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I have a simple question for which I have not been able to find a simple answer. Here's the scenario:

Server 1: WHM/cPanel with multiple accounts/dbs

Server 2: WHM/cPanel with multiple accounts/dbs

Server 3: Heartbeat for Server 1. (Wwitches the routes to Server 2 in case Server 1 is unavailable.)

Question: How do I synchronize Server 1 and Server 2? I can sync the DNS settings using the cluster features but what about the files/dbs? I'm prepared to get my hands wet with some coding but I have no idea how to go about this.

Regards, Nauman.

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closed as too broad by Jenny D, Sven Apr 15 at 8:27

There are either too many possible answers, or good answers would be too long for this format. Please add details to narrow the answer set or to isolate an issue that can be answered in a few paragraphs.If this question can be reworded to fit the rules in the help center, please edit the question.

2 Answers 2

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In general, if you want to do High Availability, Control Panels are going to either massively screw things over or complicate things to the point where things are so fragile that a single wrong step will cause breakage. You also run into the risk of licensing not working, although I'm not familiar enough with WHM/CPanel to say for sure if that will be an issue.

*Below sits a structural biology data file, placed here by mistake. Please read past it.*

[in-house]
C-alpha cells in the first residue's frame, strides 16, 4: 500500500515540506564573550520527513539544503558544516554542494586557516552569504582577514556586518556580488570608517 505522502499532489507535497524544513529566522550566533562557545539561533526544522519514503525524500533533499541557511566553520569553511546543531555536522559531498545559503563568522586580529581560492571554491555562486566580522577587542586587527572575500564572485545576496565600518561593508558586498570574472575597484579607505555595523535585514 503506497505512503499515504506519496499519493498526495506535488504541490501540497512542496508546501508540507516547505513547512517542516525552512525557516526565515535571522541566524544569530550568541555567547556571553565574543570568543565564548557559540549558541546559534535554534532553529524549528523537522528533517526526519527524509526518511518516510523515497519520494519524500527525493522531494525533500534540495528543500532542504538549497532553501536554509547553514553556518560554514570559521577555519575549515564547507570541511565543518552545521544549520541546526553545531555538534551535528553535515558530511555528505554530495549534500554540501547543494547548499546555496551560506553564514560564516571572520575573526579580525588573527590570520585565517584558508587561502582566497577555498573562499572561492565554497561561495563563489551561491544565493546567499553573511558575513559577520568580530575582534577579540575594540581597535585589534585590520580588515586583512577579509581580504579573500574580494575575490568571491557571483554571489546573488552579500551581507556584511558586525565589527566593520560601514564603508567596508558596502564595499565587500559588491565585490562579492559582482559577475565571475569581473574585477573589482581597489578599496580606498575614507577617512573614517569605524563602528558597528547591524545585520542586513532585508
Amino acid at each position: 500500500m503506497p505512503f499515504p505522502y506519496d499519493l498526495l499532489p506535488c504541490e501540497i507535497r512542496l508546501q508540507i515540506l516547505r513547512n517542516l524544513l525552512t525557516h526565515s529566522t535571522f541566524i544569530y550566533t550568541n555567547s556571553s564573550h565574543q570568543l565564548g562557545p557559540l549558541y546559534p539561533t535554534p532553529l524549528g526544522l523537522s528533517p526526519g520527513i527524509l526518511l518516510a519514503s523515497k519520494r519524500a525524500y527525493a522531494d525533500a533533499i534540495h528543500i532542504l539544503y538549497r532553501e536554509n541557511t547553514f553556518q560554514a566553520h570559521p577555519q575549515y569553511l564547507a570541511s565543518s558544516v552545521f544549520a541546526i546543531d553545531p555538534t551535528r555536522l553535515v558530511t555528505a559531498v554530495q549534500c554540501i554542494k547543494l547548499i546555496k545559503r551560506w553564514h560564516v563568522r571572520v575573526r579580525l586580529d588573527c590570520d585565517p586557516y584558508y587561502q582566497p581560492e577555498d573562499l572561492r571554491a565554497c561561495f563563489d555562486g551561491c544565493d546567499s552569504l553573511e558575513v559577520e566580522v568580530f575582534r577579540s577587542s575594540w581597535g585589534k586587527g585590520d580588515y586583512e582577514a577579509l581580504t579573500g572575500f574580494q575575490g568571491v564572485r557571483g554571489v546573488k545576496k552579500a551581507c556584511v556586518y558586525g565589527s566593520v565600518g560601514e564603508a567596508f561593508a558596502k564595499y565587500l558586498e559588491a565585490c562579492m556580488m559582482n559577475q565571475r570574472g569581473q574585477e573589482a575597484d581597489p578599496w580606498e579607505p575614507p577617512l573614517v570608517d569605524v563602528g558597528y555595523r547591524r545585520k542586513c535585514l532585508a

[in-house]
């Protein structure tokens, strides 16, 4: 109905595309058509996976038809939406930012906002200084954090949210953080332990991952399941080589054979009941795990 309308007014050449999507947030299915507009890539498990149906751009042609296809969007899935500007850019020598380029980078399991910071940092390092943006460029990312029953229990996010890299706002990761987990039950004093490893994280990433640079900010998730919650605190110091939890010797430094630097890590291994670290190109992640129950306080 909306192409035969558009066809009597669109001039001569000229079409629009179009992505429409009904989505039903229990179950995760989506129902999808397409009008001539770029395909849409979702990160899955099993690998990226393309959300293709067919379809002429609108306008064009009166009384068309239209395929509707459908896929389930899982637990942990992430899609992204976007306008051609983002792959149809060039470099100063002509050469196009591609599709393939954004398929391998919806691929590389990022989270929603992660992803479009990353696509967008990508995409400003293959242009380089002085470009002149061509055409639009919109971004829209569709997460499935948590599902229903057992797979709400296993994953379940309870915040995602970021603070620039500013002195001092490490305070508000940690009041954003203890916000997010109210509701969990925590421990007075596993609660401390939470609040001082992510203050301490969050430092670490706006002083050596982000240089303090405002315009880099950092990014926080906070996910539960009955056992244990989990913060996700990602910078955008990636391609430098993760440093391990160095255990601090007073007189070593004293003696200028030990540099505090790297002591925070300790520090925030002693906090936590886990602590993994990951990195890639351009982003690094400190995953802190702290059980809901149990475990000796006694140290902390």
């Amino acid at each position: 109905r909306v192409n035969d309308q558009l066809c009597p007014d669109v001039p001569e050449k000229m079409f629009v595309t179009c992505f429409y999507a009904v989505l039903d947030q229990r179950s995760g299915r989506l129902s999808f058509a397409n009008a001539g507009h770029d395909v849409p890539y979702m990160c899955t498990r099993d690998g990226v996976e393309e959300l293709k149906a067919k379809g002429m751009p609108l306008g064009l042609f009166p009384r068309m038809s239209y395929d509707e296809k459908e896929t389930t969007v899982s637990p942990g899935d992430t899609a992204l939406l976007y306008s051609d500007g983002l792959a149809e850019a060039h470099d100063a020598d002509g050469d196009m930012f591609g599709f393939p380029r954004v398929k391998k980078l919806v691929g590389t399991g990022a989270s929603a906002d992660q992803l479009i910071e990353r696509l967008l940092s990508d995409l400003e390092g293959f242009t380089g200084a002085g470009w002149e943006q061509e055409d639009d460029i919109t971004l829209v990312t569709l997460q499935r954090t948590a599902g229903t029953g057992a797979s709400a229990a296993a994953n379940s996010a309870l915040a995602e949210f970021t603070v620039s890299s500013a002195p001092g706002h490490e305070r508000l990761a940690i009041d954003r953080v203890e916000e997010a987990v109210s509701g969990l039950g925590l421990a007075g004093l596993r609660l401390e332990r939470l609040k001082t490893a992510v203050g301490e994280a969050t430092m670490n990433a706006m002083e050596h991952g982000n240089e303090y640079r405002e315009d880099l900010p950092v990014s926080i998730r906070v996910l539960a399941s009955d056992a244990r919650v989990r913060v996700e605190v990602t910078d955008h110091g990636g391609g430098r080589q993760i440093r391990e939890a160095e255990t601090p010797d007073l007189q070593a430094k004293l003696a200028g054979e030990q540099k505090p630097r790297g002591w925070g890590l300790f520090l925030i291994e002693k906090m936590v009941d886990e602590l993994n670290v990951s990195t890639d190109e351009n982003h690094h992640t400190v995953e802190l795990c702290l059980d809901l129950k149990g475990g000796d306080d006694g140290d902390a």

The only reliable way I've found of doing High Availability when control panels are involved is to virtualise the host with the control panel, and then rely on whatever virtualisation tech you use to handle the failover. Then as far as the control panel is concerned, it's on one host and it's happy.

In my case, I've used Xen with a DRBD backend. I have a Xen DomU running on each server with it's own copy of DirectAdmin in this case, and heartbeat manages the failover of the DomU between the two. You do the same with other Virtualisation technologies.

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Does Xen make DRBD better? You make it sound like virtualization is crucial here. If I have two physical boxes, can't I get the same thing w/o Xen? – Tom Dworzanski Sep 29 '14 at 11:13
Think of DRBD as the poor man's SAN. If you have two physical boxes, you're likely to run into licensing issues with most of the commercial control panels if running on multiple boxes. By putting it on a virtual machines, you can bounce that virtual machine between physical hosts. – Niall Donegan Sep 29 '14 at 11:42
Thanks for the clarification. – Tom Dworzanski Sep 29 '14 at 11:44

If the files do not change frequently, you can use rsync or Unison. You can also use replication at the level of block devices(DRBD) or cluster file system(GlusterFS,GFS).

To synchronize the database, you can use replication.

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